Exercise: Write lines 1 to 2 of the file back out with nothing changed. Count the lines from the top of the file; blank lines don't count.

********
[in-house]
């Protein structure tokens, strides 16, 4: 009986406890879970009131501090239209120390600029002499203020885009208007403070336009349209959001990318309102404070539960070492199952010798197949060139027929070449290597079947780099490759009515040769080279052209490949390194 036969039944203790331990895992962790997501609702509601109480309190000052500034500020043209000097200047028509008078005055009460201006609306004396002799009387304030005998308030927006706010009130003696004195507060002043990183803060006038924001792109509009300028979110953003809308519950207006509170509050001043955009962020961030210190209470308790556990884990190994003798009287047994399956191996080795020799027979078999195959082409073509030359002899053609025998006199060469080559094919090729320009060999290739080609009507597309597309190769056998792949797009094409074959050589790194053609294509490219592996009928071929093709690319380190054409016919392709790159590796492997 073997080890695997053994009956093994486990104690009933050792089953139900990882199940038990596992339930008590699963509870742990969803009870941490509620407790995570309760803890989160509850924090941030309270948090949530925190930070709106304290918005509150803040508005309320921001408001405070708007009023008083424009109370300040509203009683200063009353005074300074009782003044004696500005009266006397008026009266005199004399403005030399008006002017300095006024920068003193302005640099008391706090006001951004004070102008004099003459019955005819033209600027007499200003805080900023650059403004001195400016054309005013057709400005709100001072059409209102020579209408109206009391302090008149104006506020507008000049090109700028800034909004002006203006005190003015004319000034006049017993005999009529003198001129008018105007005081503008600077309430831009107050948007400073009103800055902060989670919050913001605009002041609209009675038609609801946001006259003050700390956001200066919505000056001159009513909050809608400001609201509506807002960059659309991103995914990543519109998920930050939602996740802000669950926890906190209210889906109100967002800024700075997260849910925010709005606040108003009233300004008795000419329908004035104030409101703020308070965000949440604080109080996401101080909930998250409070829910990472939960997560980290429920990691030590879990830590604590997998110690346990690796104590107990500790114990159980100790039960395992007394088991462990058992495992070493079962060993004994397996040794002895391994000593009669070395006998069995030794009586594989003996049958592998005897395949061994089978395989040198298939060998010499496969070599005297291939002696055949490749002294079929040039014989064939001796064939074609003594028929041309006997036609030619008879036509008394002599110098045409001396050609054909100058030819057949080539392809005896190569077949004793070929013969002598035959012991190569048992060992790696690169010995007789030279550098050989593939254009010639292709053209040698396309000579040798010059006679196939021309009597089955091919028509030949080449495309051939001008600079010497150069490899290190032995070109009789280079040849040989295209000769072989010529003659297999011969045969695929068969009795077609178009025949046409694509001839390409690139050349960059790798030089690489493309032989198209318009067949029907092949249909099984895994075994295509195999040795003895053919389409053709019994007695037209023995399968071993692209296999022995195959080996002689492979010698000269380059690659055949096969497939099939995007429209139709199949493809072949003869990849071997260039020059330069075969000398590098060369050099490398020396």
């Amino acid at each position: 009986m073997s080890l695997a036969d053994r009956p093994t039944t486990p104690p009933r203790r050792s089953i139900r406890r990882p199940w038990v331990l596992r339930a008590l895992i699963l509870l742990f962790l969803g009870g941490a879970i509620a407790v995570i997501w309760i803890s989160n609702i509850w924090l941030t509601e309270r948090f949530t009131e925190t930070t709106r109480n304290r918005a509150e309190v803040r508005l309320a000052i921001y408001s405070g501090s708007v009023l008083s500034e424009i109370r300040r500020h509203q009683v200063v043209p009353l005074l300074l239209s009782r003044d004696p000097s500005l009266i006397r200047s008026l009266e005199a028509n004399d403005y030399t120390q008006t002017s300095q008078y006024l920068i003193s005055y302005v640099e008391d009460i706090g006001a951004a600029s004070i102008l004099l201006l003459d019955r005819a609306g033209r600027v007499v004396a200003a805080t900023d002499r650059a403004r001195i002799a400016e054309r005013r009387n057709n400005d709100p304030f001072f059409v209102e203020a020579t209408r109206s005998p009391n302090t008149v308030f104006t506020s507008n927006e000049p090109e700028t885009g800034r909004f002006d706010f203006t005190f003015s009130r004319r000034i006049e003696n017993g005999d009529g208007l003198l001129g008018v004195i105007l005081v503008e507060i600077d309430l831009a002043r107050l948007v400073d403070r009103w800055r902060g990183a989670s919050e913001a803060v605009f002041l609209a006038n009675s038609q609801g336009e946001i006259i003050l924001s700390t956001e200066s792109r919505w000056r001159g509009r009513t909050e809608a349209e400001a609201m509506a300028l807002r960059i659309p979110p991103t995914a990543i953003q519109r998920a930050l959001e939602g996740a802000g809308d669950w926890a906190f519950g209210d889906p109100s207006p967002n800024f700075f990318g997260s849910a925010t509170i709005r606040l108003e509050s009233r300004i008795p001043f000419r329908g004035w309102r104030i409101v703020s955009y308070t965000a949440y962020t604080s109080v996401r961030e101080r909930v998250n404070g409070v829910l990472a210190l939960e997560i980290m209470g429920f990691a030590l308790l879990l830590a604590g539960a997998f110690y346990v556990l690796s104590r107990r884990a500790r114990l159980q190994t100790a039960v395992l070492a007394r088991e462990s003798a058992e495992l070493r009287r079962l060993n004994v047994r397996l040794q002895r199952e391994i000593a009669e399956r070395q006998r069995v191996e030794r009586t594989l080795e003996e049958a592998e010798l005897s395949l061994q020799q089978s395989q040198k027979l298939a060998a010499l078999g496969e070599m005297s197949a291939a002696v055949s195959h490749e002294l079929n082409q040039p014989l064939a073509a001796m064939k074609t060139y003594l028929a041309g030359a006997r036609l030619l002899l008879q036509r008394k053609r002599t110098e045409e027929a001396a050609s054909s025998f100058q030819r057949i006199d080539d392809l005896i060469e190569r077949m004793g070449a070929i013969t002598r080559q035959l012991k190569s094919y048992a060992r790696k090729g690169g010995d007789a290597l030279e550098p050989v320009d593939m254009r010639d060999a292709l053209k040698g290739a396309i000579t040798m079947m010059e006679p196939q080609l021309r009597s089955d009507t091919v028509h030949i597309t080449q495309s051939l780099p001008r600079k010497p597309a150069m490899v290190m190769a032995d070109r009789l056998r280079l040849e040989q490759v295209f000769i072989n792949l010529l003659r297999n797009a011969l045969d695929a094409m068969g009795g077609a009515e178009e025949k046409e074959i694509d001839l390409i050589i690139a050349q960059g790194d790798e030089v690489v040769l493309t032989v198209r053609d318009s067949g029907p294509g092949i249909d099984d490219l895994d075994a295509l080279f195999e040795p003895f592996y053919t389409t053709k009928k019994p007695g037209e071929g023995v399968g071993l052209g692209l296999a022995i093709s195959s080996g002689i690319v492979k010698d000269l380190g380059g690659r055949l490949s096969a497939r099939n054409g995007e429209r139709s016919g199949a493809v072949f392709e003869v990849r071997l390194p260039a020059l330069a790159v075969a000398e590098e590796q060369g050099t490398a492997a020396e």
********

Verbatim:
[in-house]
């Protein structure tokens, strides 16, 4: 009986406890879970009131501090239209120390600029002499203020885009208007403070336009349209959001990318309102404070539960070492199952010798197949060139027929070449290597079947780099490759009515040769080279052209490949390194 036969039944203790331990895992962790997501609702509601109480309190000052500034500020043209000097200047028509008078005055009460201006609306004396002799009387304030005998308030927006706010009130003696004195507060002043990183803060006038924001792109509009300028979110953003809308519950207006509170509050001043955009962020961030210190209470308790556990884990190994003798009287047994399956191996080795020799027979078999195959082409073509030359002899053609025998006199060469080559094919090729320009060999290739080609009507597309597309190769056998792949797009094409074959050589790194053609294509490219592996009928071929093709690319380190054409016919392709790159590796492997 073997080890695997053994009956093994486990104690009933050792089953139900990882199940038990596992339930008590699963509870742990969803009870941490509620407790995570309760803890989160509850924090941030309270948090949530925190930070709106304290918005509150803040508005309320921001408001405070708007009023008083424009109370300040509203009683200063009353005074300074009782003044004696500005009266006397008026009266005199004399403005030399008006002017300095006024920068003193302005640099008391706090006001951004004070102008004099003459019955005819033209600027007499200003805080900023650059403004001195400016054309005013057709400005709100001072059409209102020579209408109206009391302090008149104006506020507008000049090109700028800034909004002006203006005190003015004319000034006049017993005999009529003198001129008018105007005081503008600077309430831009107050948007400073009103800055902060989670919050913001605009002041609209009675038609609801946001006259003050700390956001200066919505000056001159009513909050809608400001609201509506807002960059659309991103995914990543519109998920930050939602996740802000669950926890906190209210889906109100967002800024700075997260849910925010709005606040108003009233300004008795000419329908004035104030409101703020308070965000949440604080109080996401101080909930998250409070829910990472939960997560980290429920990691030590879990830590604590997998110690346990690796104590107990500790114990159980100790039960395992007394088991462990058992495992070493079962060993004994397996040794002895391994000593009669070395006998069995030794009586594989003996049958592998005897395949061994089978395989040198298939060998010499496969070599005297291939002696055949490749002294079929040039014989064939001796064939074609003594028929041309006997036609030619008879036509008394002599110098045409001396050609054909100058030819057949080539392809005896190569077949004793070929013969002598035959012991190569048992060992790696690169010995007789030279550098050989593939254009010639292709053209040698396309000579040798010059006679196939021309009597089955091919028509030949080449495309051939001008600079010497150069490899290190032995070109009789280079040849040989295209000769072989010529003659297999011969045969695929068969009795077609178009025949046409694509001839390409690139050349960059790798030089690489493309032989198209318009067949029907092949249909099984895994075994295509195999040795003895053919389409053709019994007695037209023995399968071993692209296999022995195959080996002689492979010698000269380059690659055949096969497939099939995007429209139709199949493809072949003869990849071997260039020059330069075969000398590098060369050099490398020396």